New Delhi, Oct 26: The Supreme Court of India on Tuesday declined to revisit its 1995 ruling on Hindutva that described it as a way of life instead of a religion or sect or a particular way of worship.
The Apex Court made its views clear while hearing a plea filed by activist Teesta Setalvad who wanted the court to reconsider that judgment even as five states head to the polls next year. Her plea was to not only redefine Hindutva but also to ban its use in elections.
Setalvad's plea also came in the context of the top court already examining a politically explosive question arising out of a separate plea filed in 1990. That question is - Will a religious leader’s appeal to his followers to vote for a particular political party amount to electoral malpractice under Section 123 of the Representation of People Act.
Under the Representation of the People Act, promotion of, or attempt to promote, feelings of enmity or hatred on grounds of religion, race, caste, community or language, by a candidate or his agent, amounts to “corrupt practice”, and election of the candidate can be set aside on this ground.
A three-judge bench held in 1995 that “unless the context of a speech indicates a contrary meaning or use, in the abstract, these terms (Hindutva or Hinduism) are indicative more of a way of life of the Indian people and are not confined merely to describe persons practicing the Hindu religion as a faith”. Hence, it said, using these terms could not impact the validity of the election of any candidate.
On Tuesday the SC said it is not examining the larger issue of whether Hindutva means Hindu religion, and whether the use of Hindutva in elections is permissible. The seven-judge bench said it is examining a nexus between religious leaders and candidates and its legality under Section 123 (3) of the Representation of People Act.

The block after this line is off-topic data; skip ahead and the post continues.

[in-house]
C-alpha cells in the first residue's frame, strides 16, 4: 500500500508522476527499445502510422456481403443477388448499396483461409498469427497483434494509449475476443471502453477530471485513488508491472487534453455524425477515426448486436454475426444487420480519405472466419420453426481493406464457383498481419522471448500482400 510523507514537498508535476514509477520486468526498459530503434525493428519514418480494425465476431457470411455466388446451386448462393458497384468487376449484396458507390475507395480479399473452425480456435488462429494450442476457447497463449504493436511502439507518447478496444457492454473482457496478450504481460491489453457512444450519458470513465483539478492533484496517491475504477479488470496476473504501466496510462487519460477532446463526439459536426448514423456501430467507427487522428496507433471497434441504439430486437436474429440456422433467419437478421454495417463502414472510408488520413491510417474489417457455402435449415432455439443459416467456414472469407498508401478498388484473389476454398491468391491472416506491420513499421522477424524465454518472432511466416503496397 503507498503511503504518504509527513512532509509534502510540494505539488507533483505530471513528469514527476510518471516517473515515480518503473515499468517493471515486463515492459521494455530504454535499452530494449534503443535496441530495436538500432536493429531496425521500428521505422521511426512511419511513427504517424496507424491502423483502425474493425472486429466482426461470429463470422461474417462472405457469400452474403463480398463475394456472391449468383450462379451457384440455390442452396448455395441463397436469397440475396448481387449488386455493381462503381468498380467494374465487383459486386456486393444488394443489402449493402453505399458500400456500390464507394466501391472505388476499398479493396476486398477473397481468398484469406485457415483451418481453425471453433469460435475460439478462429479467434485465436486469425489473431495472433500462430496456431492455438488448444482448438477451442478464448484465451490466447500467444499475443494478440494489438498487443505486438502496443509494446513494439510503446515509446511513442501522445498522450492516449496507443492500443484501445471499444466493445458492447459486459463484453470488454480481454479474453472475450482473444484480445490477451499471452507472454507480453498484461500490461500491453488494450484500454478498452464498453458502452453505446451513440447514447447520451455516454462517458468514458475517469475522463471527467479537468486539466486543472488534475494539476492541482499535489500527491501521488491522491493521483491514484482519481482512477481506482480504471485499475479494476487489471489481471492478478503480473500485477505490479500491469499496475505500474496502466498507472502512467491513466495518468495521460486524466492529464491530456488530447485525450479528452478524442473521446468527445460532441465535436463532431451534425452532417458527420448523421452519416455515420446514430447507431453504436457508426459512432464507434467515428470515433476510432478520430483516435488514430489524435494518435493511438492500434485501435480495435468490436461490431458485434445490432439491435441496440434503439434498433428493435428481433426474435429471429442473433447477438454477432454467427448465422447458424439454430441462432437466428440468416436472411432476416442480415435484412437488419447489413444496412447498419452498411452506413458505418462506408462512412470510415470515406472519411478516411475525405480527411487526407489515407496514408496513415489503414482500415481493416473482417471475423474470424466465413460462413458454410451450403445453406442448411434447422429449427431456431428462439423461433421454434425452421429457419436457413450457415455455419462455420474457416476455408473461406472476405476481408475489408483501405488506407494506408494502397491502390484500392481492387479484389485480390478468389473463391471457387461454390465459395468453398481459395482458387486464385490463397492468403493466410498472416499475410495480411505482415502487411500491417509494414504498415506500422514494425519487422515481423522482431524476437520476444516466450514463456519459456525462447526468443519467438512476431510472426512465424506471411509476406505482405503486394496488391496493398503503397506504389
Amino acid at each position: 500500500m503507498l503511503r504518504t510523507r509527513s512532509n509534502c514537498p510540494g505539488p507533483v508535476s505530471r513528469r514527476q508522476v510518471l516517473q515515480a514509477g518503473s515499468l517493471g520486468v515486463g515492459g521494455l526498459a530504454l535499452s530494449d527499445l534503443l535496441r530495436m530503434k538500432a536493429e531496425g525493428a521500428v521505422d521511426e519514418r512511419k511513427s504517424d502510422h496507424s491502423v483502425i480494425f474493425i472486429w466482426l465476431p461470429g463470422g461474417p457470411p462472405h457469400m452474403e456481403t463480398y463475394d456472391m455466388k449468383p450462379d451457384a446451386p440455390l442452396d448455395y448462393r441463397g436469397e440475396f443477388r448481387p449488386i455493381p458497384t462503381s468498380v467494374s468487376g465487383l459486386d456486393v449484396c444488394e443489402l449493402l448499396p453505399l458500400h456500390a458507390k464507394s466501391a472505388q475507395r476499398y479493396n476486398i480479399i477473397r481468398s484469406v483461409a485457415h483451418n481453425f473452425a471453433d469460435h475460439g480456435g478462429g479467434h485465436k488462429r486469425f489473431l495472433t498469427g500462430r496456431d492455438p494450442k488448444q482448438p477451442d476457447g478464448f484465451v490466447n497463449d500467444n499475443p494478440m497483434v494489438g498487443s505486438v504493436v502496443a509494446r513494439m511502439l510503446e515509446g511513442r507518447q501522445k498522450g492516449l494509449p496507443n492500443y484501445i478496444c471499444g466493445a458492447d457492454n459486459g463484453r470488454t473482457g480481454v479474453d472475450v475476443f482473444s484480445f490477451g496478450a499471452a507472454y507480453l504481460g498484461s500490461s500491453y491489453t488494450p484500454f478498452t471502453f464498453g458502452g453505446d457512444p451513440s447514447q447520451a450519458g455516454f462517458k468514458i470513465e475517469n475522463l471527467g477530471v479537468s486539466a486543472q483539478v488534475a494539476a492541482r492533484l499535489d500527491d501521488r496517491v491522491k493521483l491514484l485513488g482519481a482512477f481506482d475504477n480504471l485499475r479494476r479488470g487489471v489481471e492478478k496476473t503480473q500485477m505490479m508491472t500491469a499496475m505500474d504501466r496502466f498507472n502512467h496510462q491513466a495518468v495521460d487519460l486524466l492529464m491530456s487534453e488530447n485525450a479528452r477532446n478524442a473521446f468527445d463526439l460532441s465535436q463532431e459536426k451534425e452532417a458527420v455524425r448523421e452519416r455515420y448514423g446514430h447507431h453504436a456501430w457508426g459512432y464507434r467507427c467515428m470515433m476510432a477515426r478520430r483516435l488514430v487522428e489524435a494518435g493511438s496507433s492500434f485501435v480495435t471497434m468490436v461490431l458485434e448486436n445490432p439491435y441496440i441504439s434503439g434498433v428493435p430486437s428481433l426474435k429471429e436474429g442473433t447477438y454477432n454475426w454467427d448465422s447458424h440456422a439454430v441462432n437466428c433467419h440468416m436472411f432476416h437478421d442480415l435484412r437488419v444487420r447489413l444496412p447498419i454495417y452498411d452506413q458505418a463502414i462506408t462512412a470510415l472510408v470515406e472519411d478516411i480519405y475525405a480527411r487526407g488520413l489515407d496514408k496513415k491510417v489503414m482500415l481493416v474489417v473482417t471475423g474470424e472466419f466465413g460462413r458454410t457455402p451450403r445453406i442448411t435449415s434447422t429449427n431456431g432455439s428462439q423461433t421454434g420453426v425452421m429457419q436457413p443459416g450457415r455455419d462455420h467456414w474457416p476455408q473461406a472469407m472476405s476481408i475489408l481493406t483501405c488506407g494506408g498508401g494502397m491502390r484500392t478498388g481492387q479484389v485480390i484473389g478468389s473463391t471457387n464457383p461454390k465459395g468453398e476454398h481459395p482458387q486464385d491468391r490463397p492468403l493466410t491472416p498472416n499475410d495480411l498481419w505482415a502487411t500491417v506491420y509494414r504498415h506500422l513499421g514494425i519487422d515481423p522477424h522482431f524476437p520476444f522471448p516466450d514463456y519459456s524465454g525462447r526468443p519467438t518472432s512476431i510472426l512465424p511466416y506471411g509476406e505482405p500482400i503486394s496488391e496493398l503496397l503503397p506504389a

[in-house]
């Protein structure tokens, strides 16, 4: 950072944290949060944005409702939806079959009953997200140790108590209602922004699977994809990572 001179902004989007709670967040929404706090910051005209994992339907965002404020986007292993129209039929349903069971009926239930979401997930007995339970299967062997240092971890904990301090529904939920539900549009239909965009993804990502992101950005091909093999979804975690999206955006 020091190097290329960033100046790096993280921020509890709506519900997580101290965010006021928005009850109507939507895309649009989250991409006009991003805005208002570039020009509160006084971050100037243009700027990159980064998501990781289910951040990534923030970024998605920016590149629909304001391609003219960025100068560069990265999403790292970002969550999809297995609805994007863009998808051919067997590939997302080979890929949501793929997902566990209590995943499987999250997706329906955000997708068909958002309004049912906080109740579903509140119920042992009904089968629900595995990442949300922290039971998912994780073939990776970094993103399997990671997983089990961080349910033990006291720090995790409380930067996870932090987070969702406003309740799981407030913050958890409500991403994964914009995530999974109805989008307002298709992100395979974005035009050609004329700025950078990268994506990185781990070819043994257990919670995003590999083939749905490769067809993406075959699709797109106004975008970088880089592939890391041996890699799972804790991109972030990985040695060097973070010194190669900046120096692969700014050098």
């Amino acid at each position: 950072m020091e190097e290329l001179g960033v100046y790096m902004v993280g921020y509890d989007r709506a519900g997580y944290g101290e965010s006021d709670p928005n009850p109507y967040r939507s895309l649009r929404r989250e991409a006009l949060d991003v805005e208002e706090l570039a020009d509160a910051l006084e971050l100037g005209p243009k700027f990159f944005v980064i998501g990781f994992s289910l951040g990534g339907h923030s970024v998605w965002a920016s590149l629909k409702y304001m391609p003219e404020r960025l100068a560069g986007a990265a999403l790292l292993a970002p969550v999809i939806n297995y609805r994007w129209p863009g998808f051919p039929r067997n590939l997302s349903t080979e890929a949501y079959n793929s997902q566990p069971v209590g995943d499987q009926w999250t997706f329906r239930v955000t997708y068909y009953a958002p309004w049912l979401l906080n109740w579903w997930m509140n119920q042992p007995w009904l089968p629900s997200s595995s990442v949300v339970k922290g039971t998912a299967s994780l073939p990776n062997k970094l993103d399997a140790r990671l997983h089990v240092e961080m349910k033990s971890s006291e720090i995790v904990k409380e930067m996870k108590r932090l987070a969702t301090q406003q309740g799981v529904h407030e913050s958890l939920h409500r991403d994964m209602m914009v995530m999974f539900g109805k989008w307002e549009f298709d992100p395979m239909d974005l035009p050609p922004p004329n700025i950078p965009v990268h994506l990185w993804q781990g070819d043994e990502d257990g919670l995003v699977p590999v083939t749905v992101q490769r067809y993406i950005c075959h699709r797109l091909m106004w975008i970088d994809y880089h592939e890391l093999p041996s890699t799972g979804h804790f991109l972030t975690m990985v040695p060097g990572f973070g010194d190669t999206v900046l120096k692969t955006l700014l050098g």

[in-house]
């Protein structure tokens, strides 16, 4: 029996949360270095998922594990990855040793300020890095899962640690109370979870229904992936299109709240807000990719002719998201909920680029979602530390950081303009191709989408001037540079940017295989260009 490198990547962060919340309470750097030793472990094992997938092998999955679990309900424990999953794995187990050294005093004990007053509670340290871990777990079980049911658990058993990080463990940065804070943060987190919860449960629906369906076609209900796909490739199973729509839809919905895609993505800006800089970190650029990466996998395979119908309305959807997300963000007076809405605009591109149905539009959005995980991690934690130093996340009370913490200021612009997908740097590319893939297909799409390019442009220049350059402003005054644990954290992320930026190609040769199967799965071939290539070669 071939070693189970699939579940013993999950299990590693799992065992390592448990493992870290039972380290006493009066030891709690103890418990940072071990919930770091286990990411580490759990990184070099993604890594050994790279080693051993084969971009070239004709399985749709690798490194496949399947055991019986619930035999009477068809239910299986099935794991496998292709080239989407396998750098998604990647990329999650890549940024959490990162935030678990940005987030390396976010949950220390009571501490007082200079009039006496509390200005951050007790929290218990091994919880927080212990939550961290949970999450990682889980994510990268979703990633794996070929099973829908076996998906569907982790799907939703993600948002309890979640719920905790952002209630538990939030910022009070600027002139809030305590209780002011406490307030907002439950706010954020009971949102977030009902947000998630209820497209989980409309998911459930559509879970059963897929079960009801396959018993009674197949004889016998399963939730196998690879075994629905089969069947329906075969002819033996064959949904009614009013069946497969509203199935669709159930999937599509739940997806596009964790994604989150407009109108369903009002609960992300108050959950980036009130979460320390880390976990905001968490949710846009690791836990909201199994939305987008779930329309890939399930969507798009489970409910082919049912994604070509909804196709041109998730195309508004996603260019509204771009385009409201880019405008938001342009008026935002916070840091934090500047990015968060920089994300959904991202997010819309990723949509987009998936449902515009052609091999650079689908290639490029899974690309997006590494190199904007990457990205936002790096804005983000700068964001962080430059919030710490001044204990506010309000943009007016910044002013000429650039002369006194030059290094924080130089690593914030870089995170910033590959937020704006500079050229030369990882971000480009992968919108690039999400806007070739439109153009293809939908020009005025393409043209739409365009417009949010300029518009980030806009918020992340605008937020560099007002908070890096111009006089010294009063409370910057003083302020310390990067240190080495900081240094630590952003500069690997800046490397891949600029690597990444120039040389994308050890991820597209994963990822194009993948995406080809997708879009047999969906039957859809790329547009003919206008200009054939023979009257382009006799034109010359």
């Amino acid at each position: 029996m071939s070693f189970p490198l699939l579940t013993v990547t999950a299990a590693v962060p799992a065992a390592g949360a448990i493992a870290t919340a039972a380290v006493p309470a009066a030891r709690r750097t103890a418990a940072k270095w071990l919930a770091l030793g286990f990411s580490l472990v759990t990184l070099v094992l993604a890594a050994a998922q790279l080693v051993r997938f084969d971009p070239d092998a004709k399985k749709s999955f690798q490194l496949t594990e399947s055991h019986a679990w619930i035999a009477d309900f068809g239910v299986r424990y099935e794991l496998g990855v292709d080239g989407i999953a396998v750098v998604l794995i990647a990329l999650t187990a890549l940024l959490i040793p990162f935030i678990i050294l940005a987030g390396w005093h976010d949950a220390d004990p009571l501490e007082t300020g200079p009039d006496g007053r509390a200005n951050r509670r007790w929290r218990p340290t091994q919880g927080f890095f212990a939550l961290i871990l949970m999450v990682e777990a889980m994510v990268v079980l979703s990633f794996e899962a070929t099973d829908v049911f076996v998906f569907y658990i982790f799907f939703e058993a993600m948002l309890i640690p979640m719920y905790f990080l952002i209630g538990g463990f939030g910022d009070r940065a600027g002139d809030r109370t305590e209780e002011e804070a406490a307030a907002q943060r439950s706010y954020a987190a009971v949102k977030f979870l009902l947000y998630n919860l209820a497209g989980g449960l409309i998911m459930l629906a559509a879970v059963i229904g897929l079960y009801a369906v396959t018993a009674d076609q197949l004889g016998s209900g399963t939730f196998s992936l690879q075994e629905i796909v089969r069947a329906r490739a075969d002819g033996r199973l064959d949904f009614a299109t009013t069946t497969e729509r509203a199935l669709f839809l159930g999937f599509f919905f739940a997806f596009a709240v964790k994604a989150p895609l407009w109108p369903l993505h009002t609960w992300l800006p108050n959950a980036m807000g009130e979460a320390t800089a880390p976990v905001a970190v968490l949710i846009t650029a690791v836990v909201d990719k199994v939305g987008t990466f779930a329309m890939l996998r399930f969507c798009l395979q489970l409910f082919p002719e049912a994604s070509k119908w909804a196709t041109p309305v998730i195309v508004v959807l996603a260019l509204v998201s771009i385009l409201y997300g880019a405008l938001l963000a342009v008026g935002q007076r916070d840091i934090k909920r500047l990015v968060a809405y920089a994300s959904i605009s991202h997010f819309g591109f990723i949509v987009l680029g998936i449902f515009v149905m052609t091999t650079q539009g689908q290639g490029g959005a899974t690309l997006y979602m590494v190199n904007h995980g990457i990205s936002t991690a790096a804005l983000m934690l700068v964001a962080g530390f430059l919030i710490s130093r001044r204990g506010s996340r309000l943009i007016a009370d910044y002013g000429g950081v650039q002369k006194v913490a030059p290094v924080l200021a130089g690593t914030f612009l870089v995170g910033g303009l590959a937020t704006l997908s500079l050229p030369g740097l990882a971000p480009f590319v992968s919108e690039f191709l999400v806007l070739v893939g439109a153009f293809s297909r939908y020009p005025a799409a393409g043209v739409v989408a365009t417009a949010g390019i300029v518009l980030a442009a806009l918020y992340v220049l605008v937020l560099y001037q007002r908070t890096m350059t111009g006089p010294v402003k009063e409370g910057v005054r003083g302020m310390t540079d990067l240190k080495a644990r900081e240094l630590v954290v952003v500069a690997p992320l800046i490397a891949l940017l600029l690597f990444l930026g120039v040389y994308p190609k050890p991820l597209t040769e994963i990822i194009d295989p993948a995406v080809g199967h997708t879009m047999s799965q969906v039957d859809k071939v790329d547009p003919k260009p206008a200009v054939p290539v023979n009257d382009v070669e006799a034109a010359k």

The bench headed by Chief Justice of India T S Thakur said that seeking votes in the name of religion is ‘evil’. It observed that people get influenced by appeals in the name of religion therefore, it would be proper that the appeal for votes should be made on the principles of secularism. “We cannot encourage the practice of asking for votes in the name of religion… political agitation advancing the cause of religion with intent to garner votes is not permissible,” it said.
However, the bench maintained that it was not examining the larger issue of whether Hindutva means Hindu religion or not, or whether the use of Hindutva and Hinduism in elections is impermissible.
“We will not go into the larger debate as to what is Hindutva or what is its meaning. We will not reconsider the 1995 judgment and also not examine Hindutva or religion at this stage… we will confine ourselves to the issue raised before us in the reference,” clarified the bench.
“In the reference, there is no mention of the word Hindutva. If anybody will show that there is a reference to the word Hindutva, we will hear him. We will not go into Hindutva at this stage,” it said.
The court’s observations came as senior advocate K K Venugopal sought a hearing on the interpretation of Hindutva. Appearing for former diplomat O P Gupta, Venugopal said the issue required a re-interpretation by the Bench.
Social activist Teesta Setalvad had also complained that the three-judge bench’s interpretation of Hindutva has led to “demands of homogenization and assimilation of minority communities and SC/ST in the Hindutva way of life.”
Setalvad, along with theater activist and author Shamsul Islam and senior journalist Dilip Mandal, had urged the bench to check the “devastating consequences” of the 1995 judgment, which, they said, caused Hindutva to “become a mark of nationalism and citizenship.”
In December 1995, Justice J S Verma, writing for a three-judge Supreme Court bench, had held that seeking votes in the name of Hinduism is not a “corrupt practice” under Section 123 of the Representation of the People Act.
Adjudicating on appeals filed by political leaders including Bal Thackeray, Manohar Joshi, and R. Y. Prabhu, the bench said the mere fact that these words (Hindutva or Hinduism) are used in a speech would not make the speaker liable under sub-section (3) or (3A) of Section 123. “It may well be that these words are used in the speech to promote secularism and to emphasize the way of life of the Indian people and the Indian culture or ethos, or to criticize the policy of any political party as discriminatory or intolerant,” it ruled.